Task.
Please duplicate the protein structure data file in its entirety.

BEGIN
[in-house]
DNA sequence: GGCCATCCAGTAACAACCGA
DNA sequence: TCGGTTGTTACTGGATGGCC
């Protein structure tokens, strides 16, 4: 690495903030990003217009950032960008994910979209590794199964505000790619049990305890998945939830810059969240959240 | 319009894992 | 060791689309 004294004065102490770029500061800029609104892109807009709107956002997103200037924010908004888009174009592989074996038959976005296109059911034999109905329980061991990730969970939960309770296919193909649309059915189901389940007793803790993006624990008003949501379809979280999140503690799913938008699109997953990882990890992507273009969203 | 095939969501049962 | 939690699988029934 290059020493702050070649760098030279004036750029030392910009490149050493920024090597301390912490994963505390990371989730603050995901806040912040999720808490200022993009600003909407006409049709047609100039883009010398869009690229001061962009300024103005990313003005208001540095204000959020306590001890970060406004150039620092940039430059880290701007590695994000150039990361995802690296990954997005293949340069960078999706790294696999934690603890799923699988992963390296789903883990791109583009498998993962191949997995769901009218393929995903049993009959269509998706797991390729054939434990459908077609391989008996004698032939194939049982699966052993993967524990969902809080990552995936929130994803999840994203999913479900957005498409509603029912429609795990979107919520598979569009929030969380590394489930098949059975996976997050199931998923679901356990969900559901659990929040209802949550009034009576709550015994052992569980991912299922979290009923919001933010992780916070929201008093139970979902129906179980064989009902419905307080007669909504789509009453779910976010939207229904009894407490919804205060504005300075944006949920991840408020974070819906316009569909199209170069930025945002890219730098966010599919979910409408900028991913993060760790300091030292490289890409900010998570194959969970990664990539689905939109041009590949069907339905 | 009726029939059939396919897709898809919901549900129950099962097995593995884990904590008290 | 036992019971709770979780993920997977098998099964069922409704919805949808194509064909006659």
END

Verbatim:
[in-house]
DNA sequence: GGCCATCCAGTAACAACCGA
DNA sequence: TCGGTTGTTACTGGATGGCC
């Protein structure tokens, strides 16, 4: 690495903030990003217009950032960008994910979209590794199964505000790619049990305890998945939830810059969240959240 | 319009894992 | 060791689309 004294004065102490770029500061800029609104892109807009709107956002997103200037924010908004888009174009592989074996038959976005296109059911034999109905329980061991990730969970939960309770296919193909649309059915189901389940007793803790993006624990008003949501379809979280999140503690799913938008699109997953990882990890992507273009969203 | 095939969501049962 | 939690699988029934 290059020493702050070649760098030279004036750029030392910009490149050493920024090597301390912490994963505390990371989730603050995901806040912040999720808490200022993009600003909407006409049709047609100039883009010398869009690229001061962009300024103005990313003005208001540095204000959020306590001890970060406004150039620092940039430059880290701007590695994000150039990361995802690296990954997005293949340069960078999706790294696999934690603890799923699988992963390296789903883990791109583009498998993962191949997995769901009218393929995903049993009959269509998706797991390729054939434990459908077609391989008996004698032939194939049982699966052993993967524990969902809080990552995936929130994803999840994203999913479900957005498409509603029912429609795990979107919520598979569009929030969380590394489930098949059975996976997050199931998923679901356990969900559901659990929040209802949550009034009576709550015994052992569980991912299922979290009923919001933010992780916070929201008093139970979902129906179980064989009902419905307080007669909504789509009453779910976010939207229904009894407490919804205060504005300075944006949920991840408020974070819906316009569909199209170069930025945002890219730098966010599919979910409408900028991913993060760790300091030292490289890409900010998570194959969970990664990539689905939109041009590949069907339905 | 009726029939059939396919897709898809919901549900129950099962097995593995884990904590008290 | 036992019971709770979780993920997977098998099964069922409704919805949808194509064909006659």